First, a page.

STEM at Bryn Mawr

To students accepted into the Class of 2022:

Congratulations! We don’t know you, but by virtue of having been admitted to Bryn Mawr College, we know that you are intelligent, curious, and driven. You are accomplished both in and out of the classroom and ready to grow as a student and as a person even more at Bryn Mawr. We love Bryn Mawr, but for STEM students, the College falls short in a number of key areas that you should consider. Here are just a few:

  • Gross, sometimes intentional, misinformation and misadvising in the Dean's Office (which regularly prevents students from majoring in their chosen fields and/or studying abroad)
  • Severe resource shortage and limited course offerings in several STEM departments, particularly the Computer Science Department (zero to one elective offered per semester next year, declared CS majors being lotteried out of all CS courses)
  • Racism in the classroom and in the Dean's Office (different advice given to students of color vs. white students)

We acknowledge that the College is investing in STEM. The College often talks about its renovations of the Park Science Building (which houses all STEM departments) and 4+1/3+2 Master’s or dual Bachelor’s programs with large universities like UPenn, CalTech, and Columbia, and we are appreciative of these efforts. However, we feel that the investments are more image-focused than student-focused, long-term rather than short-term.

Future students will experience much nicer facilities than current STEM majors ever will. They will technically have the option to pursue more dual degree programs like the 4+1/3+2 programs at Penn, CalTech, and Columbia. This and the renovation of the Park Science center are moot points, however, if a student is simply unable to pursue a degree in computer science at Bryn Mawr or Haverford simply because they couldn’t get into the courses necessary for the major.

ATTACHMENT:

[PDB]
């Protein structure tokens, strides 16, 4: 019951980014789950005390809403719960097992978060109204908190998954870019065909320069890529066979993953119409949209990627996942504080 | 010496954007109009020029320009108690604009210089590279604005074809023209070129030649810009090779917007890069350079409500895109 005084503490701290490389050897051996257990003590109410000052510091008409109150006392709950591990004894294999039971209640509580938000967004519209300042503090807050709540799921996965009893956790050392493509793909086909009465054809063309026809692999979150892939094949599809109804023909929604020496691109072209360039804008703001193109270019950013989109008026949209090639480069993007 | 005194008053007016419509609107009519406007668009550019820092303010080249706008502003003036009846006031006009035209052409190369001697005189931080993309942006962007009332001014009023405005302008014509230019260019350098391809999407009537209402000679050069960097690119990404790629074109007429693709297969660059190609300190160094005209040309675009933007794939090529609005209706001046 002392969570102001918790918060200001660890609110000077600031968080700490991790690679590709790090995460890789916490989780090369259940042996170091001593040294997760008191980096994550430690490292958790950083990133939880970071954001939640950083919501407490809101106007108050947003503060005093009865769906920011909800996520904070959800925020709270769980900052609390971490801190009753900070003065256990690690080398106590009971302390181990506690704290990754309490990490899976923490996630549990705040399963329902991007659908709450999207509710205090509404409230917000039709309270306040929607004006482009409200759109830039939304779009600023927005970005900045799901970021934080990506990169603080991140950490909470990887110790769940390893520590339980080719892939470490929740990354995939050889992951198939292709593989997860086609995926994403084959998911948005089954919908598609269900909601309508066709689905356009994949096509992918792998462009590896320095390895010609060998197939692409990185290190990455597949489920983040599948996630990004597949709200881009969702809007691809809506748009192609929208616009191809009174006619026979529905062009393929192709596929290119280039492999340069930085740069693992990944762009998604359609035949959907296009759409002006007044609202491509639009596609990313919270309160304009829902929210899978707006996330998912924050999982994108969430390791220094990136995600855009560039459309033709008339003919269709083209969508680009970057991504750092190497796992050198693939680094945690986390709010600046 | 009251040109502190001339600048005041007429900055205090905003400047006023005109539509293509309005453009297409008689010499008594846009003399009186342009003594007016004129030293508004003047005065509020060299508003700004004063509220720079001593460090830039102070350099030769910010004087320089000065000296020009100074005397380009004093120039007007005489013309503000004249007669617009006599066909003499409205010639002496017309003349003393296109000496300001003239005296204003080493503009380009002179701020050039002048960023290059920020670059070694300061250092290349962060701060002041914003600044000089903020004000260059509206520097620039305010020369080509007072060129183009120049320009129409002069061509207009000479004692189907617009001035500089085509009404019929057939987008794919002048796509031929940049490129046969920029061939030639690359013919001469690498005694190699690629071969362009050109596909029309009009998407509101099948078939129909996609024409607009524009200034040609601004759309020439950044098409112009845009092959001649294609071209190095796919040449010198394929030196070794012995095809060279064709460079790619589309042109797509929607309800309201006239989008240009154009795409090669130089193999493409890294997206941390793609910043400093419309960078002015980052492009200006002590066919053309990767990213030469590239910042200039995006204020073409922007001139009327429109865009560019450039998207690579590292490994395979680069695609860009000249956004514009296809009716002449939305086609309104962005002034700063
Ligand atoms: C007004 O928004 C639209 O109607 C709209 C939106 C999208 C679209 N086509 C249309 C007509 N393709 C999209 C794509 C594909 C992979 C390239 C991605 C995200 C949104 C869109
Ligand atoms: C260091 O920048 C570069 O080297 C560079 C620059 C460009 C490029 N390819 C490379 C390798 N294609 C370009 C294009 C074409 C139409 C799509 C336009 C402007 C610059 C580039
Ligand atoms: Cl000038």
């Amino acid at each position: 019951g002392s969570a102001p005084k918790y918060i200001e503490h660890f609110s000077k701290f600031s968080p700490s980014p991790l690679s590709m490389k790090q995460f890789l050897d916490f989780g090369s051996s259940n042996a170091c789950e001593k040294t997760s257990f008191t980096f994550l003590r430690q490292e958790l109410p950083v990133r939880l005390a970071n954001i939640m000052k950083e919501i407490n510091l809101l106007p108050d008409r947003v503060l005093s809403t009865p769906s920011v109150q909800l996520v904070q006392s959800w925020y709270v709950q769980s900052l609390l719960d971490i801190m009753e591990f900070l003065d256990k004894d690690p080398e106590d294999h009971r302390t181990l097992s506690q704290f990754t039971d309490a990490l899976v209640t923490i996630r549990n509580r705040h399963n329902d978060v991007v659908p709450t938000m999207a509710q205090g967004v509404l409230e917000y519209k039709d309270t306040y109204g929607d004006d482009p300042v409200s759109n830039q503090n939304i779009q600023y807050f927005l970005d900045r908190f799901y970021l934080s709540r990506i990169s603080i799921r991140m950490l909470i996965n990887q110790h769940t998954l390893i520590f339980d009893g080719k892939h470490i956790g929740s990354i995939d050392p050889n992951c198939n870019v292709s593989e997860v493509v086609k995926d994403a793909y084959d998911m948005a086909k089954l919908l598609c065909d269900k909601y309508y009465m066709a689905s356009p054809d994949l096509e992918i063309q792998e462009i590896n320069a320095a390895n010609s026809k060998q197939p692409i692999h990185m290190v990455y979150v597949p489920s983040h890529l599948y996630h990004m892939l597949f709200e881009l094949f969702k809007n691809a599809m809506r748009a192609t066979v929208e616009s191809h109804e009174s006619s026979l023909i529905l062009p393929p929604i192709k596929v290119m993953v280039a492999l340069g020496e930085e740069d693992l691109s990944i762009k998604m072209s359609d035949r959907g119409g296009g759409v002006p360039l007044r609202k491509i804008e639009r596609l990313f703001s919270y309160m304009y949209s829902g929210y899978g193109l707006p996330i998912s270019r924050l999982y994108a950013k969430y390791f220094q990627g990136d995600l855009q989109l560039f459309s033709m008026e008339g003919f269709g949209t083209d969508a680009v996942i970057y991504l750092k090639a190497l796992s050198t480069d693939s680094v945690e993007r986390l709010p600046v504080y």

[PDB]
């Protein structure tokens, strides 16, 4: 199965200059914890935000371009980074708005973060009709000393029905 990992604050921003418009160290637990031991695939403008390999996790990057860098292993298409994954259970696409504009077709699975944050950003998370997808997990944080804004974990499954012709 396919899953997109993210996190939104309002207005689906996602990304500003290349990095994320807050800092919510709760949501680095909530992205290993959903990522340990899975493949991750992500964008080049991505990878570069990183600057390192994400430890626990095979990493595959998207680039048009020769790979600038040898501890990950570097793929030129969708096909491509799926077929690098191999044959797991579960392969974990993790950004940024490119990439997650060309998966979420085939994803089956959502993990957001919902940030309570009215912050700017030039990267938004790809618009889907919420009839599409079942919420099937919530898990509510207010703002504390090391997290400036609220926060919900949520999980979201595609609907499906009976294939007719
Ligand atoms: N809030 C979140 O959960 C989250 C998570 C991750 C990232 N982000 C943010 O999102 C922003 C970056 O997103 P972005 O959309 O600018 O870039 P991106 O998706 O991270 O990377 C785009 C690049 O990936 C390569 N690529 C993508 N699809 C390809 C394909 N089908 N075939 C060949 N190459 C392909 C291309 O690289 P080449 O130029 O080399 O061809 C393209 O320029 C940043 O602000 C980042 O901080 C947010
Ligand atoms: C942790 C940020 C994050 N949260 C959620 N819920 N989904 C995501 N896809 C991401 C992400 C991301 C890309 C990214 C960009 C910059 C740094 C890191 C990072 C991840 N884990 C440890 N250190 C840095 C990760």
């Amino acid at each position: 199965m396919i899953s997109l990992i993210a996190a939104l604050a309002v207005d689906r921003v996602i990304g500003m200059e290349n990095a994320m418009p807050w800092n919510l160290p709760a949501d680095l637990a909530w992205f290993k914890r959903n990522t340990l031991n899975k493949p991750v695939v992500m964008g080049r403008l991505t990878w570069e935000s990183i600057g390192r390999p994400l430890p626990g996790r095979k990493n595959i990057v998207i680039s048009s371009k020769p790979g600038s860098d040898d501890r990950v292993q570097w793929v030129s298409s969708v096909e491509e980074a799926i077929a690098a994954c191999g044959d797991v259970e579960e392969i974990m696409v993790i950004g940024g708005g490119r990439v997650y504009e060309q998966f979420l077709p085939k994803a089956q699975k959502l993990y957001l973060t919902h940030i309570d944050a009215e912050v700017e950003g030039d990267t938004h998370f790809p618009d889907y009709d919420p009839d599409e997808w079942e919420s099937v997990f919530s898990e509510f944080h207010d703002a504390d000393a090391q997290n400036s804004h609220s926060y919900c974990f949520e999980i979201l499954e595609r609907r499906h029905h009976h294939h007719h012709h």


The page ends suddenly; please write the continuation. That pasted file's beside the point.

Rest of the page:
Many science courses are waitlisted beyond any reasonable capacity forcing students to drop their majors or consider transferring colleges, in fear of not being able to graduate. The offering of dual degree programs are not beneficial if the person is unable to complete their undergraduate in the major, and if the Dean’s Office - even after many interventions - continue to dissuade students from pursuing these programs.

It remains to be the only member of the “Seven Sister” colleges to have a STEM major (Biology) as its most popular major. Ten years from now, it could be a leading liberal arts college for STEM students. However, the Class of 2022 will not benefit from the long-term investments the College has made. Certain STEM departments are stressed to the points where students choose to transfer or pick different majors in favor of graduating on time. While Bryn Mawr as an institution boasts its support of STEM, we as students struggle to fight for bare minimums necessary to make it to graduation.

We value Bryn Mawr’s openness in discussion and students, like ourselves, have felt empowered enough to bring these issues to the administration and attempted to work with them many times over the last five to seven years. At this point, we feel that we have exhausted our options, and now conclude that no matter how hard we try, the state of certain aspects of the STEM experience at BMC will not improve in the near future.

We don’t have answers for you. We do truly love Bryn Mawr. But we cannot tell you that the road for you ahead will be an easy one, especially if you choose to pursue a STEM field and we believe that you, prospective members of the Class of 2022, deserve to know about these problems before confirming your enrollment.

If you would like to learn more about these issues, feel free to reply to this post and we can either put you in touch with a current student or provide you with more information.


as a prospective stem student (chemistry + premed), would you recommend that I come to Bryn Mawr over other top lacs (Hamilton, grinnell)? it’s very very important to me that I receive a high quality education without major roadblocks, like others here, and even if I love the environment at bryn mawr I won’t choose to attend if the academic offerings are lacking.